A combo photo shows Greta Thunberg standing on a step as she speaks at the World Economic Forum in Davos. Reuters
The 50th annual meeting of the forum will take place in Davos from Jan. 21 until Jan. 24, 2020.
Her photographs were shared on social media platforms. The hashtag #gretathunberg remained on top of the Twitter trends on most of Tuesday.
The Swedish teenager told business and political elites that they aren't doing enough to tackle the climate emergency and warned them that time was running out.
"We need to start listening to the science, and treat this crisis with the importance it deserves," said the 17-year-old, just as US President Donald Trump was arriving in Davos, where he later gave a speech.
"Without treating it as a real crisis we cannot solve it,” Thunberg said.
She dismissed the notion that climate change is a partisan issue, insisting that "this isn't about right or left."
"My generation will not give up without a fight," she said.
Her views were echoed by other climate activists, such Natasha Wang Mwansa, an 18-year-old activist from Zambia who campaigns for girls’ and women’s rights. She told an audience in Davos that "the older generation has a lot of experience, but we have ideas, we have energy, and we have solutions."
Greta Thunberg, the Swedish teenager who has become the face of the climate wars, reminds me of another child I saw dominate international debate: Elian Gonzalez.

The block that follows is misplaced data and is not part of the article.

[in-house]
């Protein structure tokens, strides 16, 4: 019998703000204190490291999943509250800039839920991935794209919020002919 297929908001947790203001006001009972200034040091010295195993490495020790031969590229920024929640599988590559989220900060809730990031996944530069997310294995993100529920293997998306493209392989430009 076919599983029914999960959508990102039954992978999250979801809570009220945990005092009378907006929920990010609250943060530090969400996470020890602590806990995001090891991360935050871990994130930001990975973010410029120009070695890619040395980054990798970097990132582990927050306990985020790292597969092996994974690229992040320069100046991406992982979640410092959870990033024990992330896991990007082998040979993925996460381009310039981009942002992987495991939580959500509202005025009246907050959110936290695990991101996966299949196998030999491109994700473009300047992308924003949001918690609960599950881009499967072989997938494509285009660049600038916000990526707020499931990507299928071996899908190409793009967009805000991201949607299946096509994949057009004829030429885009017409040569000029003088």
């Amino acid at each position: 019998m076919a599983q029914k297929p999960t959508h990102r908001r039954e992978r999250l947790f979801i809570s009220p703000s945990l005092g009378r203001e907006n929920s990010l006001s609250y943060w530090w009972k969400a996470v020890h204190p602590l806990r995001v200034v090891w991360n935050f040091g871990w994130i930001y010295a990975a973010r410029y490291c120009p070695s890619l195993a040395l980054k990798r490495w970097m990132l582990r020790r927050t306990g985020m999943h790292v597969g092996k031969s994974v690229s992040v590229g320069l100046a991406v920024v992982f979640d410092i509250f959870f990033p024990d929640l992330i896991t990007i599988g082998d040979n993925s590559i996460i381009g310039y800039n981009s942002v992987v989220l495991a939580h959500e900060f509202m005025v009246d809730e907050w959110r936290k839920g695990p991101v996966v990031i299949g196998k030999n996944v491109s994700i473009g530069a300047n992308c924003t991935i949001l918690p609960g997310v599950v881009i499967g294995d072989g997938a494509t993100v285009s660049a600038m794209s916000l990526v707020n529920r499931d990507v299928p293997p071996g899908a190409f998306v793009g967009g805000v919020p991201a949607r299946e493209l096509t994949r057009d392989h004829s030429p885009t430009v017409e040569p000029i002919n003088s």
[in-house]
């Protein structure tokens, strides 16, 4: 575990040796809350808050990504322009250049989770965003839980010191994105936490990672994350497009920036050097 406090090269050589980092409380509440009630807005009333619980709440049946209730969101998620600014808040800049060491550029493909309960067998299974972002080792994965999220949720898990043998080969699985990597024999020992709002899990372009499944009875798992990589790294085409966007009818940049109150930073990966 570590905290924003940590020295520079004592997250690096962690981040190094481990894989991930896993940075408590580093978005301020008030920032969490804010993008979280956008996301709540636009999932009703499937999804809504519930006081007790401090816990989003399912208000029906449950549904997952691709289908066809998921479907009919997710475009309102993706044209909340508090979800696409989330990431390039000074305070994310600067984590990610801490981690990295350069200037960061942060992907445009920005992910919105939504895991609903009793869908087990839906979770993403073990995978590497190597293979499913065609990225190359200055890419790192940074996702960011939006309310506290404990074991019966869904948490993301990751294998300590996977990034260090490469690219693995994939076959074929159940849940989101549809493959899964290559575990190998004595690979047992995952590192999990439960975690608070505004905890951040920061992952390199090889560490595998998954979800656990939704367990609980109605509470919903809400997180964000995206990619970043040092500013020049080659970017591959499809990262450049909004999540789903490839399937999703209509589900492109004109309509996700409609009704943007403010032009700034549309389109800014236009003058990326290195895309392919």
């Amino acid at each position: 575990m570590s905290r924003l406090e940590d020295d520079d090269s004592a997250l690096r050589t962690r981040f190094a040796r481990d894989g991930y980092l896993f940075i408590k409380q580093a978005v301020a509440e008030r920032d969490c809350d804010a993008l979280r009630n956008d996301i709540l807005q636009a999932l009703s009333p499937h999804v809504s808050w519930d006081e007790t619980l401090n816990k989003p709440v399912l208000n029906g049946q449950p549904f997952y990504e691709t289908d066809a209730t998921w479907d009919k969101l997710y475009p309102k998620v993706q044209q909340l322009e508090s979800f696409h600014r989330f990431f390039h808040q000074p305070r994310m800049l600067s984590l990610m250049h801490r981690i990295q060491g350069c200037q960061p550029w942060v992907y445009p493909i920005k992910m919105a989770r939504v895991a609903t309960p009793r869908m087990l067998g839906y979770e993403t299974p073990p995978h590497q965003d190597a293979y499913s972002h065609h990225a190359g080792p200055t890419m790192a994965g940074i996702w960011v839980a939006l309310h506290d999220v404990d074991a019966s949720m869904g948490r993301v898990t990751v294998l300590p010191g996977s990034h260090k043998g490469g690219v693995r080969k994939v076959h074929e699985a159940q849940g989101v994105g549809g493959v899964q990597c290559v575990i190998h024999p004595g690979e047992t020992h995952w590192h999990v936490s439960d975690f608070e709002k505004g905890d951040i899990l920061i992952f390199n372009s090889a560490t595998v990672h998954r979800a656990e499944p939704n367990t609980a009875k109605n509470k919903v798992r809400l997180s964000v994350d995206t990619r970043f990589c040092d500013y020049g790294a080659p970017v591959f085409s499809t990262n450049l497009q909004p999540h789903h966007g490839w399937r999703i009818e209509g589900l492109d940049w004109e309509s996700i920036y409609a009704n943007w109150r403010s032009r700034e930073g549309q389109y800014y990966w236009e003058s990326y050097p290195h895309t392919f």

Two days after rallying 7 million protesters across the world by invoking the threat of climate change, Greta Thunberg got credit for motivating voters to redraw the political landscape in Austria.
Exhibit A: Greta Thurnberg. A figure of global import who at the age of 16 stands at the head of a peaceful campaign to clean up the planet despite having buckets of polluted bile
Within seconds, he was cowering on the ground surrounded by more than a dozen young men, who began beating him with wooden sticks and metal rods. Blood flowed from his head, spattering his clothes. The blows intensified. He thought he would die.
The price of Super 98 is to drop to Dhs2.16 per litre for March, down from Dhs2.24 in February, while the price of Special 95 is to drop to Dhs2.04 per litre for March, down from Dhs2.12 in February.
The annual fishing and trade ban on sharks, Arabian safi (emperor), and sheri (rabbitfish) will come into effect again this year from Sunday (March 1, 2020), coinciding with the spawning season of the fish.